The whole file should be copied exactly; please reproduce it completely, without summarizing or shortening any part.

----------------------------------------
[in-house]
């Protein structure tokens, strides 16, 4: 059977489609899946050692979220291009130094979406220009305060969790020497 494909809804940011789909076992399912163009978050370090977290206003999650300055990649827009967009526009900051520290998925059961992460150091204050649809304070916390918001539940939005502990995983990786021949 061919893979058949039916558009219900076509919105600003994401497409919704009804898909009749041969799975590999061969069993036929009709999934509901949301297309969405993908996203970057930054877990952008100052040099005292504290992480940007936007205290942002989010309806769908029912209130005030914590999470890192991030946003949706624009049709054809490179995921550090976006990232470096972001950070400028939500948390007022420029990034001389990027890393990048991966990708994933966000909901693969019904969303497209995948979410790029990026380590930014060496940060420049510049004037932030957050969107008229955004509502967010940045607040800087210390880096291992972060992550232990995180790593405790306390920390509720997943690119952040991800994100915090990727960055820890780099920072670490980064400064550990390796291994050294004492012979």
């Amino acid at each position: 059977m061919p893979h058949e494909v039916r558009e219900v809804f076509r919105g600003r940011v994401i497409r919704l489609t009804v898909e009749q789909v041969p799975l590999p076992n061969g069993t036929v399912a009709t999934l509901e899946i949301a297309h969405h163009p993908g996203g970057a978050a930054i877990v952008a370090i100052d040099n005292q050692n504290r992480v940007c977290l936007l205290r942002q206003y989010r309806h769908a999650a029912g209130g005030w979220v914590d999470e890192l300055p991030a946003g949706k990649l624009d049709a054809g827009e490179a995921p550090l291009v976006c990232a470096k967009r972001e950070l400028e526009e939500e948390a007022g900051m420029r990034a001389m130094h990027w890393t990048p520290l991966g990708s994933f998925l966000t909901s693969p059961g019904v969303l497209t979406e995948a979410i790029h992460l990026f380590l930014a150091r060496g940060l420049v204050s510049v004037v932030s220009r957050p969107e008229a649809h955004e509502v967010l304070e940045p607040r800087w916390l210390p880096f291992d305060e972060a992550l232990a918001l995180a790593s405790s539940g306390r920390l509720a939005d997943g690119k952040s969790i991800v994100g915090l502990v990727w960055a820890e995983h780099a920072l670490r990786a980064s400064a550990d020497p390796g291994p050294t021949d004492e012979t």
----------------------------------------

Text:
[in-house]
């Protein structure tokens, strides 16, 4: 059977489609899946050692979220291009130094979406220009305060969790020497 494909809804940011789909076992399912163009978050370090977290206003999650300055990649827009967009526009900051520290998925059961992460150091204050649809304070916390918001539940939005502990995983990786021949 061919893979058949039916558009219900076509919105600003994401497409919704009804898909009749041969799975590999061969069993036929009709999934509901949301297309969405993908996203970057930054877990952008100052040099005292504290992480940007936007205290942002989010309806769908029912209130005030914590999470890192991030946003949706624009049709054809490179995921550090976006990232470096972001950070400028939500948390007022420029990034001389990027890393990048991966990708994933966000909901693969019904969303497209995948979410790029990026380590930014060496940060420049510049004037932030957050969107008229955004509502967010940045607040800087210390880096291992972060992550232990995180790593405790306390920390509720997943690119952040991800994100915090990727960055820890780099920072670490980064400064550990390796291994050294004492012979």
């Amino acid at each position: 059977m061919p893979h058949e494909v039916r558009e219900v809804f076509r919105g600003r940011v994401i497409r919704l489609t009804v898909e009749q789909v041969p799975l590999p076992n061969g069993t036929v399912a009709t999934l509901e899946i949301a297309h969405h163009p993908g996203g970057a978050a930054i877990v952008a370090i100052d040099n005292q050692n504290r992480v940007c977290l936007l205290r942002q206003y989010r309806h769908a999650a029912g209130g005030w979220v914590d999470e890192l300055p991030a946003g949706k990649l624009d049709a054809g827009e490179a995921p550090l291009v976006c990232a470096k967009r972001e950070l400028e526009e939500e948390a007022g900051m420029r990034a001389m130094h990027w890393t990048p520290l991966g990708s994933f998925l966000t909901s693969p059961g019904v969303l497209t979406e995948a979410i790029h992460l990026f380590l930014a150091r060496g940060l420049v204050s510049v004037v932030s220009r957050p969107e008229a649809h955004e509502v967010l304070e940045p607040r800087w916390l210390p880096f291992d305060e972060a992550l232990a918001l995180a790593s405790s539940g306390r920390l509720a939005d997943g690119k952040s969790i991800v994100g915090l502990v990727w960055a820890e995983h780099a920072l670490r990786a980064s400064a550990d020497p390796g291994p050294t021949d004492e012979t």